Advice for veterinarians and swine producers – swine influenza
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What is swine influenza
Swine influenza (flu) is an infectious respiratory disease of pigs caused by type A influenza viruses. The disease is commonly seen throughout the world. Type A influenza viruses also affect a range of other animals, as well as humans.
Influenza viruses are commonly detected in pigs, which can become infected by humans, birds or other pigs. The main sub-types of influenza circulating in pigs in Canada are H1N1, H1N2 and H3N2. Swine influenza viruses do not normally infect people; however, there have been infrequent human infections from these viruses. Cases usually occur following direct or indirect exposure to pigs in settings such as farms or agricultural fairs. The CFIA encourages veterinarians and producers to maintain strong biosecurity measures to limit any risks to human or animal health.
Symptoms in pigs
Signs of swine influenza include the following:
- loss of appetite
- weight loss
- coughing (barking)
- discharge from the nose or eyes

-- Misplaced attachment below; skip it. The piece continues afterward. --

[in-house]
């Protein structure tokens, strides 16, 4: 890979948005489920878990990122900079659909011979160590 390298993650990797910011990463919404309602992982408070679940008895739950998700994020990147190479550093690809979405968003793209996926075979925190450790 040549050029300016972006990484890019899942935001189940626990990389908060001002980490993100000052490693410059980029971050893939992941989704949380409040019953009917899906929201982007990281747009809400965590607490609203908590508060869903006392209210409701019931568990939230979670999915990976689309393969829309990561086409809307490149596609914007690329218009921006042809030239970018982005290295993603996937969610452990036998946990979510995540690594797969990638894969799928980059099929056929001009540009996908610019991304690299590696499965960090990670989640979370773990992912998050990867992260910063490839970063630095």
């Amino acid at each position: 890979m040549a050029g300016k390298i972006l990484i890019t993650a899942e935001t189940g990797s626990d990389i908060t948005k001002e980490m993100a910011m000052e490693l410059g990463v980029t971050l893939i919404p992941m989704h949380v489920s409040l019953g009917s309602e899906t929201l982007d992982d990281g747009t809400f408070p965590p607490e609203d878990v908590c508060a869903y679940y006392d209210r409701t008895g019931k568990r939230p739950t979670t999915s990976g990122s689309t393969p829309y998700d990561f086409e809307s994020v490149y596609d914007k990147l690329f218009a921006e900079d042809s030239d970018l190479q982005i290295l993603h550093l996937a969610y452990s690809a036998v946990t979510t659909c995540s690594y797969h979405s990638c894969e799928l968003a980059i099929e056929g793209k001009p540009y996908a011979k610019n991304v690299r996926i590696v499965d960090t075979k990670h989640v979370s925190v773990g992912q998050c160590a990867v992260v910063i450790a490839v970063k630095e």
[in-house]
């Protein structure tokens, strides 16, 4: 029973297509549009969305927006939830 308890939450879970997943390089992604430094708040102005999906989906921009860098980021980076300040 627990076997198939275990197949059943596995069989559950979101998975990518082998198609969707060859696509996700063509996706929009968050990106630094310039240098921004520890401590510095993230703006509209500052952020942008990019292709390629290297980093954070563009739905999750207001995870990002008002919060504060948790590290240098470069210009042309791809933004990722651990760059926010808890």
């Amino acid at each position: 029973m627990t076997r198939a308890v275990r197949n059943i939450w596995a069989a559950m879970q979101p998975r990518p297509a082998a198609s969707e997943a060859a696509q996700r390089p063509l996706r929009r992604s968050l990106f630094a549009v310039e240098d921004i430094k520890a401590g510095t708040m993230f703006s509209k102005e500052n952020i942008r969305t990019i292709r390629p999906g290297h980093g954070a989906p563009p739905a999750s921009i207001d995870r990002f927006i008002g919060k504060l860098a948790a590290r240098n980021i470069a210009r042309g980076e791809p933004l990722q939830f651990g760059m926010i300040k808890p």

- difficulty breathing
- eye redness or inflammation
- reduced fertility or abortion
How to protect pigs
The following actions can potentially prevent swine influenza:
- vaccinating animals
- ensuring farm workers maintain good hygiene
- following strict biosecurity practices
- providing adequate ventilation in barns
- identifying and segregating sick animals as early as possible
Precautions producers should take to limit the risk of introducing and spreading disease
Producers should follow the national swine farm-level biosecurity standard posted on the Canadian Pork Council's website.
Precautions veterinarians should take when investigating respiratory illnesses in swine
The CFIA recommends that veterinarians:
- prepare and plan the visit by contacting the producer beforehand
- park in designated areas or as far as possible from animals
- adhere to farm biosecurity requirements, including clothing, boot and personal sanitation protocols
- consider the use of respiratory and eye protection; seek clarification from provincial public health officers if you have health concerns
- keep a log book of farms visited
- wash hands thoroughly after handling animals
- leave as you arrived and clean and sanitize vehicles and equipment
- dispose of protective equipment in a safe manner:
- either leave it on the farm to be appropriately disposed or
- remove it and place it in "contaminated materials" containers for transport to the office
- prioritize work by attending low-risk jobs first and then observe animals for concerns and
- avoid or minimize contact with manure storage, feed supplies, and water supplies
- if you have flu like symptoms, avoid visiting swine farms until your illness has resolved
For more detailed information on biosecurity measures recommended for disease investigation farm visits, please contact your local CFIA office.
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